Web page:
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Massive volcano erupts in Iceland as red lava and poisonous gas spews into sky

Iceland: Fagradalsfjall volcano causes fissure during eruption

A volcano in Iceland is spewing out boiling lava and “life-threatening” toxic gases, after beginning to erupt on Monday. Spectacular video clips show red bubbling lava teeming down from the volcano, which is located on Mount Fagradalsfjall, 20 miles from the capital Reykjavík. However, the poisonous gases that present a lethal threat to life if inhaled but are invisible to the naked eye.

READ MORE: Iceland volcano erupts near capital after magnitude 5.2 earthquake rocks nation

Police have moved quickly to seal off access to the site of the eruption, as well as issuing health warnings to residents in the vicinity.

The local population in the nearby Reykjanes peninsula were told to stay at home and sleep with their windows closed and ventilation systems turned off, due to the threat posed by the toxic gases.

The department of civil protection and emergency management said on Monday night: “The police, after counsel from scientists, have decided to restrict access to the eruption site due to enormous and life-threatening toxic gas pollution.

“For the next hours, it is highly likely that gas will build up around the eruption site due to low wind.

“Those who have already undertaken the hike to the eruption site, or are already there, are strongly advised to leave the area.”

The eruption was preceded by five days of seismic activity, culminating in an earthquake measuring 5.2 on the Richter scale.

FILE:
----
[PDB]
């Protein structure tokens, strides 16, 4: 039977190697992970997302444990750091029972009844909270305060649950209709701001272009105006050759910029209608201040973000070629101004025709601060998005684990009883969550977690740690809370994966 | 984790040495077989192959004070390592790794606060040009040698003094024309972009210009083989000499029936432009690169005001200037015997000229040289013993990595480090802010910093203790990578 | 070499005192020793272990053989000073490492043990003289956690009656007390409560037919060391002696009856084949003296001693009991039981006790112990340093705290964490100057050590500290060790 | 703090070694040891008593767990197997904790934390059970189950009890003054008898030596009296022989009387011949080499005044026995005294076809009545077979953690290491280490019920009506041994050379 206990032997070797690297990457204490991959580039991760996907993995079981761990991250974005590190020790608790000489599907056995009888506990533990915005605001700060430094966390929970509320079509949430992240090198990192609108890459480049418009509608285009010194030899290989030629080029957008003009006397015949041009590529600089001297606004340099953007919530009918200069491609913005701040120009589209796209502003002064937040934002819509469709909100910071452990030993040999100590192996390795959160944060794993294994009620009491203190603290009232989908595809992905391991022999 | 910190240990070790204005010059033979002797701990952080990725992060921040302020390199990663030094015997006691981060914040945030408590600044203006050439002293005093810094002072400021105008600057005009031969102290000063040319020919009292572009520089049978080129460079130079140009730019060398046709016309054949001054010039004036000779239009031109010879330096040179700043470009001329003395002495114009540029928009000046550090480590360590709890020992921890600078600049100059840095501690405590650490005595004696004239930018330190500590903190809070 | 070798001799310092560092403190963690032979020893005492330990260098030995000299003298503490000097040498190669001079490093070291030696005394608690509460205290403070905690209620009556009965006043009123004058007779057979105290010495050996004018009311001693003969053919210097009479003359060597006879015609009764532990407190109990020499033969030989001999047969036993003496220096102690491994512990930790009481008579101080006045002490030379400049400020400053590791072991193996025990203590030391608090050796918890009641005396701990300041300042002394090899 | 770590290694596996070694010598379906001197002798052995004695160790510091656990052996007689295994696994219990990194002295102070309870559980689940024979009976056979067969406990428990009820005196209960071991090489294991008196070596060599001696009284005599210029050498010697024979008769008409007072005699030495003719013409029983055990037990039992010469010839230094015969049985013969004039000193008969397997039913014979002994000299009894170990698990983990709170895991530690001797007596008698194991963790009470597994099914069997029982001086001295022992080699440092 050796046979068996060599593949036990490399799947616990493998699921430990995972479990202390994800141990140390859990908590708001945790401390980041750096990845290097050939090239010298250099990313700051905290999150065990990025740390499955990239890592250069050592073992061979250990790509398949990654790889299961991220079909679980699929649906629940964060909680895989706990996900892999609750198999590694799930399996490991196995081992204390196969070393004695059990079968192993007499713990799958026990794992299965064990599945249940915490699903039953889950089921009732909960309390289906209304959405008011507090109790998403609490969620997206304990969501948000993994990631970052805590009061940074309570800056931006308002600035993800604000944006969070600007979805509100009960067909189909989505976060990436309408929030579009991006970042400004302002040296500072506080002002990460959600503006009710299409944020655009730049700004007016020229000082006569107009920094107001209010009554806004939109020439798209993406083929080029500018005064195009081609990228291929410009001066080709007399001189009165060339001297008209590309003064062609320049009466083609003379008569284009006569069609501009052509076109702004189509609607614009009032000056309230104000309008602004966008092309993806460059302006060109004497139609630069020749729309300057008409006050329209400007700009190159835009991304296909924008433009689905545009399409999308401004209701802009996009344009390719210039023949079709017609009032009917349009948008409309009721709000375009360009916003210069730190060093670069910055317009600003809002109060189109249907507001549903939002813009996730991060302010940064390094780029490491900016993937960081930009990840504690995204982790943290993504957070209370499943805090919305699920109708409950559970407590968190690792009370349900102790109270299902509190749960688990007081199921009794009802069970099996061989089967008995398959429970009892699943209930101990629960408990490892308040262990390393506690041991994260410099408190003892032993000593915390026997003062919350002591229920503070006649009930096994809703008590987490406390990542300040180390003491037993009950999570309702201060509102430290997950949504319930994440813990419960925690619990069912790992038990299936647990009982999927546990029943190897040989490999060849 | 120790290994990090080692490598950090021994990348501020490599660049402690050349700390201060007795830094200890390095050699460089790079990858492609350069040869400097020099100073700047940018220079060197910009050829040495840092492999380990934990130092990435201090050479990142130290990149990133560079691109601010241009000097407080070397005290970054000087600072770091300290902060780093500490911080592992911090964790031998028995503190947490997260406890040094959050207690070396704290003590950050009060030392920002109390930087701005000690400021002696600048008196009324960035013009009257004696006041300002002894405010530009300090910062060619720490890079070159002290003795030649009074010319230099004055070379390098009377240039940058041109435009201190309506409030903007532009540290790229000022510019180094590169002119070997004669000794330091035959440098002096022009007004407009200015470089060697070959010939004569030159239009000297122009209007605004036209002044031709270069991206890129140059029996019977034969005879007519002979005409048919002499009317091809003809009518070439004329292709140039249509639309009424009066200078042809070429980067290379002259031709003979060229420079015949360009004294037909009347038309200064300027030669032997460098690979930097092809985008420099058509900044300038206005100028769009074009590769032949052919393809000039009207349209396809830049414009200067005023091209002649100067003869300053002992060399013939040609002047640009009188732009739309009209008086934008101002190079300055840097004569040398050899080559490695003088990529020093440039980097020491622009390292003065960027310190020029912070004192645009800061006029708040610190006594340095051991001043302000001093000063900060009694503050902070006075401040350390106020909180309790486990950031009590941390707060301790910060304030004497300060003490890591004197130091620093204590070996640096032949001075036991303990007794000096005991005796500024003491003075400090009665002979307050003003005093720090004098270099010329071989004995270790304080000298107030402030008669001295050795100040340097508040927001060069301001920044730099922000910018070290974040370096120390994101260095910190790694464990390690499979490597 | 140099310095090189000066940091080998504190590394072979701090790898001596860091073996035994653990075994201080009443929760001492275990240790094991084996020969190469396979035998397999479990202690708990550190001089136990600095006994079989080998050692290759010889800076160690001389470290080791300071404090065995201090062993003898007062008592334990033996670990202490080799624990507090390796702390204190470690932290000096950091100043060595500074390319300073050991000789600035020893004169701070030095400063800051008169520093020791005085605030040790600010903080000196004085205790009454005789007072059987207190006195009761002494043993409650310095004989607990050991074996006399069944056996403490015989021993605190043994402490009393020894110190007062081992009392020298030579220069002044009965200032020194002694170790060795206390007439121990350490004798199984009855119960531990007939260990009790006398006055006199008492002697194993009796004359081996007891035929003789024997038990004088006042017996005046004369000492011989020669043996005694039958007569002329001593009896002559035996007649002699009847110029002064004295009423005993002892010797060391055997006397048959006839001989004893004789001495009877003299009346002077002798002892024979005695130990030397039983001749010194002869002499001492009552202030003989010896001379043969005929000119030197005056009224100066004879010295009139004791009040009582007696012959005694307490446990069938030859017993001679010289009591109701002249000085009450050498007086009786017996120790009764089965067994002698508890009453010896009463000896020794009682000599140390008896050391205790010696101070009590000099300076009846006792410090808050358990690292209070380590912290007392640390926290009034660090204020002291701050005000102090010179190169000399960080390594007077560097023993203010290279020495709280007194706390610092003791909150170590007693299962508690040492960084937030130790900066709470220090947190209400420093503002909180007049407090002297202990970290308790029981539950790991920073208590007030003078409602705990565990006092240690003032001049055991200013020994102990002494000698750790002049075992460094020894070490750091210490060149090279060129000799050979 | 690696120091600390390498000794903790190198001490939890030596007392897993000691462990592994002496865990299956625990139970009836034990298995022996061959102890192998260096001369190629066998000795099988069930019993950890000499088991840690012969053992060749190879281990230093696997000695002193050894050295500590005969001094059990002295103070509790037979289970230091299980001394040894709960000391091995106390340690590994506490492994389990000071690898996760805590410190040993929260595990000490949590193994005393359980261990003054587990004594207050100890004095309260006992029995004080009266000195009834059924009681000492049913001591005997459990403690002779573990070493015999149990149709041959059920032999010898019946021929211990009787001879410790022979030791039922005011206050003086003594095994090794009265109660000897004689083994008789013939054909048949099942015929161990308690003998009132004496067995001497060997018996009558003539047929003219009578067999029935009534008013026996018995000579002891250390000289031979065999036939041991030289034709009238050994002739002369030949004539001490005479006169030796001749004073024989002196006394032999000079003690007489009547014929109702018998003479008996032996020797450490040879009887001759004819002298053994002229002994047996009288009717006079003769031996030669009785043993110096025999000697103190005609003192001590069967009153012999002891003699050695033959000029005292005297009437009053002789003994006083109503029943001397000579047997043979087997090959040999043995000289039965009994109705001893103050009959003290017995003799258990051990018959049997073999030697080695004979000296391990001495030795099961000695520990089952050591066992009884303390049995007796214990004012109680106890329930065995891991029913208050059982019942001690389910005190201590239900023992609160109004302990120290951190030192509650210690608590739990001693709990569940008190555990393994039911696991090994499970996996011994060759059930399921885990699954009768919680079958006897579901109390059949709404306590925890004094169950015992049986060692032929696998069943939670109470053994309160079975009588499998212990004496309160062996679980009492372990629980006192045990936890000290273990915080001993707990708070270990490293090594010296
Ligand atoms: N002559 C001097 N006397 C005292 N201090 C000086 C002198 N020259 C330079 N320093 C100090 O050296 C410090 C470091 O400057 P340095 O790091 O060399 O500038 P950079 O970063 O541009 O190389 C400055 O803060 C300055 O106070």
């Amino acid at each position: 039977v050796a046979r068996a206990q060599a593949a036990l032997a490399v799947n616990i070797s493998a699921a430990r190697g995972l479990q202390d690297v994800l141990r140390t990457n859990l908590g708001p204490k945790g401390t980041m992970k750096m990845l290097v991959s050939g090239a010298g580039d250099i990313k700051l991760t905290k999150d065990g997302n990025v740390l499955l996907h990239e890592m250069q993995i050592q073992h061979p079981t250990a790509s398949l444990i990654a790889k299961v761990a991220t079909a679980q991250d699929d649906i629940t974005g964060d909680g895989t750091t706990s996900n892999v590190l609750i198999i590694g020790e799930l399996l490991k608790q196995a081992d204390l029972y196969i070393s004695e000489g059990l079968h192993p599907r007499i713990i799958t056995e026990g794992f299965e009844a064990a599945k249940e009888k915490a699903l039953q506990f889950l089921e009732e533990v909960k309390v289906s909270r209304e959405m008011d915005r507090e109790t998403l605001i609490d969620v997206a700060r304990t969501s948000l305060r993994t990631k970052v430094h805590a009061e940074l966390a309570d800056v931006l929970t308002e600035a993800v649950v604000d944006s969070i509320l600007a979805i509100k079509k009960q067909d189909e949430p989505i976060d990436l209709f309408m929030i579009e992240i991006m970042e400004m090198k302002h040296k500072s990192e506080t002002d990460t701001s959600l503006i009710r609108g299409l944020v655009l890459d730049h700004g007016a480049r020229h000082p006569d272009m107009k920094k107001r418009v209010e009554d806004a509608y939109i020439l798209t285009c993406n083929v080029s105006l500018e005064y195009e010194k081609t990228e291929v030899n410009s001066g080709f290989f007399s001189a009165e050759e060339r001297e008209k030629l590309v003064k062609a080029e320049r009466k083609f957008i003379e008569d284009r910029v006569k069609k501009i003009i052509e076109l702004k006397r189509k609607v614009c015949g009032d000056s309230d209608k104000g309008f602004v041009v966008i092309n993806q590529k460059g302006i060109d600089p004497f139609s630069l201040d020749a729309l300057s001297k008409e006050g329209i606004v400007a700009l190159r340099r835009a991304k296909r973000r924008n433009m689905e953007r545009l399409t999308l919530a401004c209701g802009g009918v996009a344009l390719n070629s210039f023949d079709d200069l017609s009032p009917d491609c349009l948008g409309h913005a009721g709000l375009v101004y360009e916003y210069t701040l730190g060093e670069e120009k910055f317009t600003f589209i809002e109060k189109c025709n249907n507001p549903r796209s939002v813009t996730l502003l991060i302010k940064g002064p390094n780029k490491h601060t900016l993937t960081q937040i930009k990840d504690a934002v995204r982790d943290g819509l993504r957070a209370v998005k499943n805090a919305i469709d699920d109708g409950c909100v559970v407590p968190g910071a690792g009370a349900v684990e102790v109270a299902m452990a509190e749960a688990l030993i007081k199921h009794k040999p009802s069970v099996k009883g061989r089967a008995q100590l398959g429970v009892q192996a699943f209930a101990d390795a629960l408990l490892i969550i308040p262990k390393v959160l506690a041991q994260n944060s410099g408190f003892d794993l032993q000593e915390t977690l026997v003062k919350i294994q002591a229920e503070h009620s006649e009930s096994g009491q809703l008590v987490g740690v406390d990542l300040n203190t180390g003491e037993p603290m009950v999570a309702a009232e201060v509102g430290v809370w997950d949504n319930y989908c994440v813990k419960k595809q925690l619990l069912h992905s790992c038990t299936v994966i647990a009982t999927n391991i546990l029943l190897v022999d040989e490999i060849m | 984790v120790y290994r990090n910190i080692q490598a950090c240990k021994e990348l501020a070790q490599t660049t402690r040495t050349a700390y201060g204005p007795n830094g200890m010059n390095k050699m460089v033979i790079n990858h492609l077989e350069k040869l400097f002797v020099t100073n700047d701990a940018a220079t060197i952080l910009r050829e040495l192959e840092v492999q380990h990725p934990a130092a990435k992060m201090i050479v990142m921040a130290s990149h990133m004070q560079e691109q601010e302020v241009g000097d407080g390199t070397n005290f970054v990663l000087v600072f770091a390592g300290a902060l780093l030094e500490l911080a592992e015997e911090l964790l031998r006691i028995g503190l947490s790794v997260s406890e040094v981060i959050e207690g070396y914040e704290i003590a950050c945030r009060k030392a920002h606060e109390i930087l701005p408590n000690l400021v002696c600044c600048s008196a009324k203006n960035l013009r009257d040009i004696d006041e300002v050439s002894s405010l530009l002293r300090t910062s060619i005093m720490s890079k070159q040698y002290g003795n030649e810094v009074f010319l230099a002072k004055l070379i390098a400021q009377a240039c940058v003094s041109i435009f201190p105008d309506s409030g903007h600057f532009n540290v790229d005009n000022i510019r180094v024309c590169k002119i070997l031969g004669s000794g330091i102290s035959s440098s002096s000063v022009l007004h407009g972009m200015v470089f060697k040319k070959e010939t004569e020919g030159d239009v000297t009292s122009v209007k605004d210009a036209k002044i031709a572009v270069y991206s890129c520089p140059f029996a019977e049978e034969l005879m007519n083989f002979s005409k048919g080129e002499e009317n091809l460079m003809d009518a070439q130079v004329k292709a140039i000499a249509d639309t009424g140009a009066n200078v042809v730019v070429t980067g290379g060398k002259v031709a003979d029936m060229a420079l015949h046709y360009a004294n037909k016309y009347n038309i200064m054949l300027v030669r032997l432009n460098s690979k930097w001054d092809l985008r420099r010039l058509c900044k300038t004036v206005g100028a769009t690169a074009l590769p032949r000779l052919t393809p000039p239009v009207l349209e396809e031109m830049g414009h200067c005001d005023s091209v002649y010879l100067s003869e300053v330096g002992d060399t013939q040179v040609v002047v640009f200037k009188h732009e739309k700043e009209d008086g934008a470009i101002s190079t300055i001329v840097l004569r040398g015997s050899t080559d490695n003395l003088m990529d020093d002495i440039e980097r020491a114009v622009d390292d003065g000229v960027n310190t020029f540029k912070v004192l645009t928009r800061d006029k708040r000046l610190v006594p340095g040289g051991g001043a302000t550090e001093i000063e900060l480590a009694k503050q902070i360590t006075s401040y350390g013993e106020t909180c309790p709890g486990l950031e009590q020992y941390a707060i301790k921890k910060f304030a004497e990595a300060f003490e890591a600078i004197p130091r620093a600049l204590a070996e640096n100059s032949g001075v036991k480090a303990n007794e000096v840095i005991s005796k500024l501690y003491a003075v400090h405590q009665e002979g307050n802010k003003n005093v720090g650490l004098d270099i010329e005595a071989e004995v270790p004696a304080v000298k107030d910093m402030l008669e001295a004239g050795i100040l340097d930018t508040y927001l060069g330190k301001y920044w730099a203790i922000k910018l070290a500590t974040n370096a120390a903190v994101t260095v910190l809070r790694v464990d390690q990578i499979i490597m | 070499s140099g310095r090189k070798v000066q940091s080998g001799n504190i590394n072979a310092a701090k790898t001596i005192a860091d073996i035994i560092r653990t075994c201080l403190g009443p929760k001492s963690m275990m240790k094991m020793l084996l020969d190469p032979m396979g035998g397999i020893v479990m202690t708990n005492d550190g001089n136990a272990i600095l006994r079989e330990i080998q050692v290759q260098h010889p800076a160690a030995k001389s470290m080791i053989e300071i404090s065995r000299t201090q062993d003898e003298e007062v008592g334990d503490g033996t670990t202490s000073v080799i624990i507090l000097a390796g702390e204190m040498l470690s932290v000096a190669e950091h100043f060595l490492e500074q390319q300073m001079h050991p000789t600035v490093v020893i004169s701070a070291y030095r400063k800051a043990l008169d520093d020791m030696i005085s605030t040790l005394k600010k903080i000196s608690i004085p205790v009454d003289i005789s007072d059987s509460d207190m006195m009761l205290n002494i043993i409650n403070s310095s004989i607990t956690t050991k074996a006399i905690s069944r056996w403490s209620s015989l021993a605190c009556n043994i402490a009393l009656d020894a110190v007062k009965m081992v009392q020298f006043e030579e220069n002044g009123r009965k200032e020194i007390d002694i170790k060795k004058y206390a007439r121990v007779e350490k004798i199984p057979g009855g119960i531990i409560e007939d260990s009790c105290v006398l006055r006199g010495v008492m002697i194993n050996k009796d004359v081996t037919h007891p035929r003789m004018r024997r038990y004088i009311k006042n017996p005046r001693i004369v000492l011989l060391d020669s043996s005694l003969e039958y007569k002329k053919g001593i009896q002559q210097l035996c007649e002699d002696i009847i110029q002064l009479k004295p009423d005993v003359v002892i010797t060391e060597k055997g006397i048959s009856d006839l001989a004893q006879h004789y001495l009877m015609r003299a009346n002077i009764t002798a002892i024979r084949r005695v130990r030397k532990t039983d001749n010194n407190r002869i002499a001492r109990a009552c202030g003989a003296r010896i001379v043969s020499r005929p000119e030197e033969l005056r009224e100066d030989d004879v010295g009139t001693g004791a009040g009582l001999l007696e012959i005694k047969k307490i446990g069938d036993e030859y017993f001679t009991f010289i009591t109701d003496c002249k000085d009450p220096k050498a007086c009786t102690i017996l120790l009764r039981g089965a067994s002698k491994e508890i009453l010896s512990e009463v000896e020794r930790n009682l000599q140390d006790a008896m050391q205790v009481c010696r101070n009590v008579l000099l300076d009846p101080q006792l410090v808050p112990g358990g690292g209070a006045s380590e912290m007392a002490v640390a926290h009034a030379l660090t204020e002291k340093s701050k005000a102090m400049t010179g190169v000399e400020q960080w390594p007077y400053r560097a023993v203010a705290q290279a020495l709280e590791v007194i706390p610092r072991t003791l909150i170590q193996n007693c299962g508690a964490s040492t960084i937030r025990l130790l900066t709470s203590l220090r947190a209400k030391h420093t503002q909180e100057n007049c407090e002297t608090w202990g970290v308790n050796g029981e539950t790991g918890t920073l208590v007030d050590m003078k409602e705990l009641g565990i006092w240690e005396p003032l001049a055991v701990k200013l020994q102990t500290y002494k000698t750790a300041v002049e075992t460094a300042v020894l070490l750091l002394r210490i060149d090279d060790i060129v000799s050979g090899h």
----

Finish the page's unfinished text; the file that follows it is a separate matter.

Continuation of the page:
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Photos shot by drones show vast churning rivers of lava and smoke billowing into the sky.

This is the third time in two years that lava has flowed from the area, as a result of a volcanic eruption.

Despite the volcanic activity, there has been little disruption to flights from the nearby Keflavik airport, which is some 20 miles southeast of the mountain.

The airport said on Tuesday it remained open and no flights were affected.

Some domestic flights were delayed yesterday after the eruption created a plume of smoke over a road connecting Reykjavik and Keflavik airport.

The latest eruption is classified as a fissure eruption, which does not usually result in large explosions or a significant amount of ash in the stratosphere, the Icelandic government said in a statement late on Monday.

However, Iceland’s Meteorological Office (IMO) said it was keeping a close eye on where the lava is coming from, and how the eruption changes over the next few hours.

Iceland is the biggest and most active volcanic region in the whole of Europe. The country sits between the Eurasian and North American tectonic plates.

These plates are drifting in opposite directions and the shifting is partly responsible for all the volcanic activity in the country.

One of the. Out disruptive eruptions occurred back in 2010, when the Eyjafjallajokull volcano spewed huge clouds of ash into the atmosphere, leading to widespread travel chaos across Europe.

More than 100,000 flights were grounded, stranding millions of international travellers and halting air travel for days because of concerns the ash could damage jet engines.

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